[kea-dev] Kea's database schema versioning in practice

Thomas Markwalder tmark at isc.org
Tue Sep 6 13:32:18 UTC 2016

On 9/5/16 12:33 PM, Marcin Siodelski wrote:
> On 05.09.2016 13:04, Ola Thoresen wrote:
>>> Oddly enough, nobody has any opinions. Come on, stating that we have
>>> been doing that right is also a good feedback.
>> I don't have any strong opinions, and I have not read the code, so I
>> might be wrong, but I have a few questions which might lead to others
>> having opinions.
>> a) Are you limited to just two parts in the schema version numbering?
>> - To me it makes sense to use a two part ("two digit") version for the
>> releases, and use another number for intermediate versions.  So kea 1.0
>> is released with schema x.y and all updates to the schema until the next
>> release is numbered x.y.z
>> This will not bloat the schema version too much, as all the minor
>> updates don't count as soon as a new version of kea is released.
> Ola,
> Currently we use major and minor version number of the schema. So, only
> x.y. It is not technically hard to add revision "z" to this if there is
> sufficient demand for versioning between releases. One problem I see
> with this approach, though, is that you have to tag each change to the
> SQL scripts with a version number (namely, value of "z"). Upgrade
> scripts are incremental, which means that if you make a change like
> adding new column into an SQL table and later you decide to rename it,
> you have to keep both statements in your upgrade scripts, one that adds
> the column, second one that renames it. If you didn't version the schema
> with "z" granularity, you could simply have one statement (between two
> releases) that adds a column with the target name.
> This is obviously only an example, but there will be similar issues as
> we extend the databases to hold much more data than they hold today. And
> this will certainly bloat the upgrade scripts. The level of "bloating"
> is debatable. The major question is, again, whether people feel that
> being able to upgrade between intermediate verions of schema is a must.
>> b) Is there an effort going on to synchronize the schema versions
>> between the different db-platforms?  The difference between IE pgsql and
>> mysql should not be THAT big - and that PG is using schema version 3 and
>> MySQL is already in version 5 looks a bit strange to me.
>> The schema version should reflect the actual contents of the schema
>> (what columns and indexes and so on that they contain) and if they are
>> more or less "on pair" between the DBs the version should also be more
>> or less the same.
>> - Of course, it can be that PG is lagging behind MySQL (I have not read
>> the code) but this sounds like an issue that should be prioritized, as
>> working with code that needs to behave vastly different based on what
>> DB-engine is running in the background sounds like a big problem in the
>> long run.
> Yeah, I see your point. I think this would be more informative if we had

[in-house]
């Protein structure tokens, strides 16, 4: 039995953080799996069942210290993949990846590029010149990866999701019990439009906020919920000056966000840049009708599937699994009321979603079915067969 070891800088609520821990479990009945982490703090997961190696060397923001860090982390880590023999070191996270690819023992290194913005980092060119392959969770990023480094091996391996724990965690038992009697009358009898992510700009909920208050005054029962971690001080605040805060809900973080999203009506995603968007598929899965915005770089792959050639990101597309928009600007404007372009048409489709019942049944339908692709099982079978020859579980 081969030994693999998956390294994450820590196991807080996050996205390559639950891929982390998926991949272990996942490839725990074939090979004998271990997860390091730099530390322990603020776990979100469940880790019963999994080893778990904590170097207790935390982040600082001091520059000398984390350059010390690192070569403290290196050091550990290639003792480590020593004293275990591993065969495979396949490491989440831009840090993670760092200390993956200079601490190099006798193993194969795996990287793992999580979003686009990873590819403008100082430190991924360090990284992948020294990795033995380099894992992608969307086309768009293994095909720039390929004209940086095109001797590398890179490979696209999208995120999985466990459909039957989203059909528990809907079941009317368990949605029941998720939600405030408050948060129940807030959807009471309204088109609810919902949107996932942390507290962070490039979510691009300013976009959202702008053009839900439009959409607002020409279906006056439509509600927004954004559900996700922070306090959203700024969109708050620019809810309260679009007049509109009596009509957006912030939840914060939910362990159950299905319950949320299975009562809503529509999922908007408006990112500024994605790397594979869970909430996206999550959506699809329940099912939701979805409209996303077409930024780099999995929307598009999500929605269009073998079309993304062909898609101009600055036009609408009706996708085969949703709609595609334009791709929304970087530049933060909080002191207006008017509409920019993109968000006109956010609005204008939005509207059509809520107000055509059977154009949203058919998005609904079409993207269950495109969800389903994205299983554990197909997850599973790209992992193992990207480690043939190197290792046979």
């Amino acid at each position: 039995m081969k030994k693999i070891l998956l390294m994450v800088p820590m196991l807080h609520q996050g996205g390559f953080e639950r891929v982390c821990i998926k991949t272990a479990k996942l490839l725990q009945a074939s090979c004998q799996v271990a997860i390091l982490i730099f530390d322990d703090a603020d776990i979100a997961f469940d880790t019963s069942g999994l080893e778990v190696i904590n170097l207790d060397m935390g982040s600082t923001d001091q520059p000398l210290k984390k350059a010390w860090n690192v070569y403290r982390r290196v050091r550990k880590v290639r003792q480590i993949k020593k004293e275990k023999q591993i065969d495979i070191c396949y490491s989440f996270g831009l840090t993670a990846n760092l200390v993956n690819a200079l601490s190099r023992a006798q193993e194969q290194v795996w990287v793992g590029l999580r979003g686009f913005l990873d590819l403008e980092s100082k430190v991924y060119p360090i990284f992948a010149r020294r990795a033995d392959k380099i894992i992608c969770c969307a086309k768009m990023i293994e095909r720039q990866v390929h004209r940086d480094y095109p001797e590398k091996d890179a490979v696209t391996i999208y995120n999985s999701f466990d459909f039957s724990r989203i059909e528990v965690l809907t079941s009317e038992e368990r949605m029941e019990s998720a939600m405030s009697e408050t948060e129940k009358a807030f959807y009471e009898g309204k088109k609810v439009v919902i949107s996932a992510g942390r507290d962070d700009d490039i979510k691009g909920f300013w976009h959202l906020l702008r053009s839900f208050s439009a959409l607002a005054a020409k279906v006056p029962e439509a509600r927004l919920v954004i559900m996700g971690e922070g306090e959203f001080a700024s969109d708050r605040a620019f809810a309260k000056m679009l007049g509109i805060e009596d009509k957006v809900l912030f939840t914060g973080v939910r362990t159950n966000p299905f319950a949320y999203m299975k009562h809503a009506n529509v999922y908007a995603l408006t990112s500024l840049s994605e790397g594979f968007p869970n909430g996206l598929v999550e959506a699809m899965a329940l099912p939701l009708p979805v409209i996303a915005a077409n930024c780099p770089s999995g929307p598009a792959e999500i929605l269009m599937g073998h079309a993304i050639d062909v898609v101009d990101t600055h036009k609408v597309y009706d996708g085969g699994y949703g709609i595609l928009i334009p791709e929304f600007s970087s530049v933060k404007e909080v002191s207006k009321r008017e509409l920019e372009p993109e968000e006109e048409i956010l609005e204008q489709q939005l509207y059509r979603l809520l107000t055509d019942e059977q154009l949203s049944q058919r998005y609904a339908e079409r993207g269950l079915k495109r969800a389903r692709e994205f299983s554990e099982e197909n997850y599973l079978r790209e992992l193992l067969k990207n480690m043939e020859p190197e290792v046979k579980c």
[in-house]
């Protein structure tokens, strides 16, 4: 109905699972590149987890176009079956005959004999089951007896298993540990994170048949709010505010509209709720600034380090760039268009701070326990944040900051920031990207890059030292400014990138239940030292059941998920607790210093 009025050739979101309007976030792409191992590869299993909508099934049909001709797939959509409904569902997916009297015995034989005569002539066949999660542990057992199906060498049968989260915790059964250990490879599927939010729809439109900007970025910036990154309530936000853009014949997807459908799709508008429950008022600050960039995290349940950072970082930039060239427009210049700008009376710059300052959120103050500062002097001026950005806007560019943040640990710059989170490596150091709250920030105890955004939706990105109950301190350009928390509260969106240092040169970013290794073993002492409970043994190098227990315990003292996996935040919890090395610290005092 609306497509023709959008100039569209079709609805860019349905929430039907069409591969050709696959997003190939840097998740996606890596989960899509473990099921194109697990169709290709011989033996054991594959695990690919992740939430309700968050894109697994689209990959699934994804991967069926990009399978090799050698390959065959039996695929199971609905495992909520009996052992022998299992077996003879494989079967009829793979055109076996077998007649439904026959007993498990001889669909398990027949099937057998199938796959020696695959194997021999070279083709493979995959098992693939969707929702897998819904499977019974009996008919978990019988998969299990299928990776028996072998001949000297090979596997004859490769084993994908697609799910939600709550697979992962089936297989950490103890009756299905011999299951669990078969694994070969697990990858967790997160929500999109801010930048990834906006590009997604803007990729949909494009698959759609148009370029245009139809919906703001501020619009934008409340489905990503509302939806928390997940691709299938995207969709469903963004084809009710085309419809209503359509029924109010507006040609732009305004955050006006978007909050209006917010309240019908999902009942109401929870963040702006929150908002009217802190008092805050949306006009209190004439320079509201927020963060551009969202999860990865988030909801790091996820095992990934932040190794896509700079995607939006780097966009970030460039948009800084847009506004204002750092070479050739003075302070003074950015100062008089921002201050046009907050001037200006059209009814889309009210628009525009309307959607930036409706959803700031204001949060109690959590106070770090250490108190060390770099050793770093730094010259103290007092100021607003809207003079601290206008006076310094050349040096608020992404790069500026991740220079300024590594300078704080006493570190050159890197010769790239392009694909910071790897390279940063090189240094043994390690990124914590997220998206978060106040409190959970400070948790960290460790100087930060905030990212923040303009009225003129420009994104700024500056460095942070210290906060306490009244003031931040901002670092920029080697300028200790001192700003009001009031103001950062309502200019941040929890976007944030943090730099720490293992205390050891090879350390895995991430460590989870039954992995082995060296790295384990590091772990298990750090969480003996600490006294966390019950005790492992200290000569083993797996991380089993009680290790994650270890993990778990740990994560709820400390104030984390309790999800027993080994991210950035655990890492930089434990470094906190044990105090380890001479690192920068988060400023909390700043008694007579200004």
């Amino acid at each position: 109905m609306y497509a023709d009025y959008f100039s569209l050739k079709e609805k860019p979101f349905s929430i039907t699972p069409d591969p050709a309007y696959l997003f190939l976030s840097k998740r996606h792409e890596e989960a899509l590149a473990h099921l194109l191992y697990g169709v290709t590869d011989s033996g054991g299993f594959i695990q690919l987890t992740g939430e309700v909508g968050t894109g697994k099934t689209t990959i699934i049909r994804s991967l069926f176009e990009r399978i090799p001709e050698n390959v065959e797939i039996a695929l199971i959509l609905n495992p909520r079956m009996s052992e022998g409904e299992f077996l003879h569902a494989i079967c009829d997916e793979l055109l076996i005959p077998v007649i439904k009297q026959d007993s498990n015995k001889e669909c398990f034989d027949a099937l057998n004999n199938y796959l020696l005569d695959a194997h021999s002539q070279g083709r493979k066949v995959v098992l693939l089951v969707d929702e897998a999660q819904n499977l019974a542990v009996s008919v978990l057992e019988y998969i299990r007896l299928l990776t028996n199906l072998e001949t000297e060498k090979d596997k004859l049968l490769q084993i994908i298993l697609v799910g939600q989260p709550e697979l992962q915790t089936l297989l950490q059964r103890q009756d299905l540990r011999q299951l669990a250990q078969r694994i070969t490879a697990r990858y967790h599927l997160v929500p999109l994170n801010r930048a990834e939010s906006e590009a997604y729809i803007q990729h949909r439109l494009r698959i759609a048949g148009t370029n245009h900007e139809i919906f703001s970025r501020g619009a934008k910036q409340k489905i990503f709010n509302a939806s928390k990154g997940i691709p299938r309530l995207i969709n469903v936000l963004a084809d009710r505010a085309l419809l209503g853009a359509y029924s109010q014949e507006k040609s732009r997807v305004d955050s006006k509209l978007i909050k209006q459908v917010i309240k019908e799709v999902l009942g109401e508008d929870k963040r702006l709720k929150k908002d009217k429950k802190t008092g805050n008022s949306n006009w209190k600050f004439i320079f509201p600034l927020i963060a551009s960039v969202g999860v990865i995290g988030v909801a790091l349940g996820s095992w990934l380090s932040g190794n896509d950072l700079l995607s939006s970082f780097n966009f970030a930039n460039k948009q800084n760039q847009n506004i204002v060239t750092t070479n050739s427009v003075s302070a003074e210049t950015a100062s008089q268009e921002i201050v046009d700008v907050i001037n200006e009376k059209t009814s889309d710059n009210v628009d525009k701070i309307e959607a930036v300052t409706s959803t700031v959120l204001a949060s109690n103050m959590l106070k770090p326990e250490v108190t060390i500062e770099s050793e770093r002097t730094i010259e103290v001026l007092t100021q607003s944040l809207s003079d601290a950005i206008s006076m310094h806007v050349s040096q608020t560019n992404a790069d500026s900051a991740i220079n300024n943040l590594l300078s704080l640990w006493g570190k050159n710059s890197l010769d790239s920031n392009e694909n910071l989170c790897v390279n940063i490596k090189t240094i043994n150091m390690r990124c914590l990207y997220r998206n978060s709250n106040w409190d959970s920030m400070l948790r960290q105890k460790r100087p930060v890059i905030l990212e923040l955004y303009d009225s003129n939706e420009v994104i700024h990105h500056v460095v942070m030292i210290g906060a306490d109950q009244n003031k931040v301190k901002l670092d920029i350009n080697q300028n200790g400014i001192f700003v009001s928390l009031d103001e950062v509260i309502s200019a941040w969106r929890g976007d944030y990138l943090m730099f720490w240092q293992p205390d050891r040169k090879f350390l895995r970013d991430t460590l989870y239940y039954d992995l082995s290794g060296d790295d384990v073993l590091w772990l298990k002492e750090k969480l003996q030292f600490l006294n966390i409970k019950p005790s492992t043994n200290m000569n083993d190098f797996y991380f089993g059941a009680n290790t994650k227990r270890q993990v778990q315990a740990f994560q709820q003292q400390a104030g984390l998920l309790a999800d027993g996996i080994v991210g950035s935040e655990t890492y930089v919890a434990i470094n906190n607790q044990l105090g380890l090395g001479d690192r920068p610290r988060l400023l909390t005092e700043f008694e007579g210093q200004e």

> the same or nearly the same version number for the two schemas that
> contain the same data set and support the same features.
> The reason for the discrepancy today is that, historically, PostgreSQL
> backend implementation was lagging behind MySQL. We had many more
> revisions of MySQL schema and finally we updated Postgres within a
> single release.
> Our general feeling is that we should make sure that MySQL and Postgres
> have the same feature set and the schema version numbers should mostly
> match. But, I am not sure we can guarantee that this will always be the
> case. Maybe we should try that and see how it goes.
> Marcin Siodelski
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Was on PTO, else I would have responded earlier. 

I think I'd suggest this:

1. If during development a cycle, we issue an engineering drop or we
deliberately distribute or request user(s) to pull and test, and there
are schema changes, we should bump the schema number provide an update path.

2. I agree with Ola, in that PostgreSQL should be renumbered as 5.0, and
we should going forward match schema numbers based on content.

I think the primary reason there's much discussion about interim updates
is due to the pain involved in our current DB schema creation/update
architecture.   If we restructure our schema creation/modification so we
have a base script and a set of deltas then creating a new DB, is matter
of running the base and all deltas, updating a DB is matter of finding
the appropriate starting point and then running all subsequent deltas. 

For MySQL we would have had

    1.0-base-script, 2.0-delta, 3.0-delta, 4.0-delta, 4.1-delta,
4.2-delta, 5.0-delta

Similarly, for PostgreSQL:

    1.0-base-script, 2.0-delta, 3.0-delta, 3.1-delta

Using this approach simplifies our process as one only writes the delta
thus eliminate having to manually extend the creation script and does
away with the upgrade scripts altogether. I'd like to propose we do this
as part of 1.2.


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